One really game-changing trend is the explosive growth of online retailing. It’s like nothing we have ever seen before. If you were to rewind the clocks by 7 to8 years, few people thought apparel would ever be successfully sold online. The though was that customers needed to try clothing on and touch or feel the fabrics We’ve learned though, that apparel does very well online, and it is obvious the it will continue to grow as a percentage of the total business.

Another thing I think is desktop computers are destined to become far less relevant. The mobile channel may be the most important facet of the online business in the future. It’s not true for everyone, but it is certainly moving that way. We can’t ignore it. Omni-channel is becoming more important. In short, the customer wants to interact with you when they dictate and in the manner that they choose. They want to experience the Bealls brand on their own time and in their own way.

If you were to send fan mail, who would be the recipient and why?
I’d change the question a bit. If the question was someone who is living today that I would like to spend time with I would probably break it up into different parts. I’m a big sports fan and a huge St. Louis Cardinals fan. So maybe Mike Matheny, the team’s manager. It would be fun to share ideas about what happened during last week’s games and what the week ahead will look like.

For movies, it would probably be Woody Allen because he spews out so many creative ideas and has such a compassion for film that it simply boggles my mind.

U.S. and world affairs are subjects that I’m interested in, but getting politicians to give us straight talk is nearly impossible. If I were to interact with a leader in world affairs, I’d probably choose someone like Bill Clinton or Kofi Annan, and would pray that they would talk openly with me without feeling like they had to be politically correct.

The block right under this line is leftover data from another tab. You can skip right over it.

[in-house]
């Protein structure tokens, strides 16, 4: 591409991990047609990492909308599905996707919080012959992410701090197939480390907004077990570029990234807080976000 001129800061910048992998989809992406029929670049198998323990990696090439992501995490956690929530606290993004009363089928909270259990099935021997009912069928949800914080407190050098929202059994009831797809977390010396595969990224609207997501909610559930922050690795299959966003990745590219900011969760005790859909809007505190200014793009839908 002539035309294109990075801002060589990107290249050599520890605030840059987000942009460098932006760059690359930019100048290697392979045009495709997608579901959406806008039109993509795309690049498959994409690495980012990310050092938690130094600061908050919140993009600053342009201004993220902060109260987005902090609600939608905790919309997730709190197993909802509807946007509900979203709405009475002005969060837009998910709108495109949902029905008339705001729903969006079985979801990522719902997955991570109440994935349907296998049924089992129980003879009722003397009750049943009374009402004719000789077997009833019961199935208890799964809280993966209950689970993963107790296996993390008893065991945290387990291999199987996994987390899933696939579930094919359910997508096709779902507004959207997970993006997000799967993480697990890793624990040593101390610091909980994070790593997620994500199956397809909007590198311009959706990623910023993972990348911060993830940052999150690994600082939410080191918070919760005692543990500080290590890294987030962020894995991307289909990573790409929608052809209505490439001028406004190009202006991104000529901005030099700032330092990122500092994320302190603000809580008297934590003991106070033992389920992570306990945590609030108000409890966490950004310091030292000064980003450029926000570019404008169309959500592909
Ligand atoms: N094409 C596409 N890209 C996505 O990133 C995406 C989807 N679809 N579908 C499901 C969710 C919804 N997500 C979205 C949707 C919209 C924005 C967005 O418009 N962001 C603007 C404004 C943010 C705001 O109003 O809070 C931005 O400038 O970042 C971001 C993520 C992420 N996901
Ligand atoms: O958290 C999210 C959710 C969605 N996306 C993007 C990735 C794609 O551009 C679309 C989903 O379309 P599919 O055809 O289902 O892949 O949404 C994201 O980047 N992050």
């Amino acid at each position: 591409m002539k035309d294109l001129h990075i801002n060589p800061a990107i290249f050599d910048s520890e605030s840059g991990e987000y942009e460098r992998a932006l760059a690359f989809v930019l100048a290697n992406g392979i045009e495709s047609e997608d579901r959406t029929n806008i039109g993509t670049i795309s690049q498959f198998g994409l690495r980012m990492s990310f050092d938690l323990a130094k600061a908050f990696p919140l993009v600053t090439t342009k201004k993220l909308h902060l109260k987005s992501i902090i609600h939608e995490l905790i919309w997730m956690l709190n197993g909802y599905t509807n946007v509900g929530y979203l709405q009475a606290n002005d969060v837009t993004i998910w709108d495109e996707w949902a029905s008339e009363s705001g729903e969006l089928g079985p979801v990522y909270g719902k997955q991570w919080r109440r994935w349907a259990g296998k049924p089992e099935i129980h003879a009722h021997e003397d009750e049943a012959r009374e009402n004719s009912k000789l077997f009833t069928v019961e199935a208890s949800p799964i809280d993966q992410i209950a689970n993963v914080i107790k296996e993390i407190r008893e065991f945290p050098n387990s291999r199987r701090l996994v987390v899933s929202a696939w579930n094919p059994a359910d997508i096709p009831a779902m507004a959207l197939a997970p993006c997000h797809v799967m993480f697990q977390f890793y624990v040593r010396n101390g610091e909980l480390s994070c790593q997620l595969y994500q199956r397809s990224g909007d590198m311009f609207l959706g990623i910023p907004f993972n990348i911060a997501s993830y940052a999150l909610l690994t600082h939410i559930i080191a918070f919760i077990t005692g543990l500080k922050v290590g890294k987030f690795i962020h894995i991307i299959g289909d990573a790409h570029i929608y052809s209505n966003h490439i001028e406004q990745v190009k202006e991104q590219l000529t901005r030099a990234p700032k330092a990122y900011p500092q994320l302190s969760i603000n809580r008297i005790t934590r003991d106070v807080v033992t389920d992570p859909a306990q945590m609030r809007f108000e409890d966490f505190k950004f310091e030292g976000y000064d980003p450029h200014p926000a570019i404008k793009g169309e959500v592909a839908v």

DSW Succeeds with Customer Engagement

By Jennie Clark

On February 8, 2013 the Retail Seminar Class hosted Deborah Ferrée the Vice Chairman and Chief Merchandising Officer of DSW. DSW stands for Designer Shoe Warehouse, and it is a specialty shoe retailer that also sells handbags and accessories. DSW has always succeeded with marketing strategies before they become on trend by other retailers. Ms. Ferrée spoke about her experience with DSW and why she loves working in the most rewarding industry, retail.

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Ms. Ferrée joined DSW in 1997 and has worked in the retail industry for more than 30 years. Ferrée has been key in the success of DSW as a retail powerhouse that offers great customer service, fashionable merchandise and a cohesive company culture. DSW employs approximately 10,000 people with 1,000 of them at corporate headquarters. DSW prides itself on its two pillars: Assortment and value. The company is hoping to expand to 400 stores by 2015, and DSW is growing internationally. Most people in the audience were shocked by the percentage of sales DSW produces in the men’s department. DSW has 65% of sales in women’s, 10% in accessories and a remarkable 25% in men’s. Ferrée joked to the students that they needed to get into the men’s shoe industry!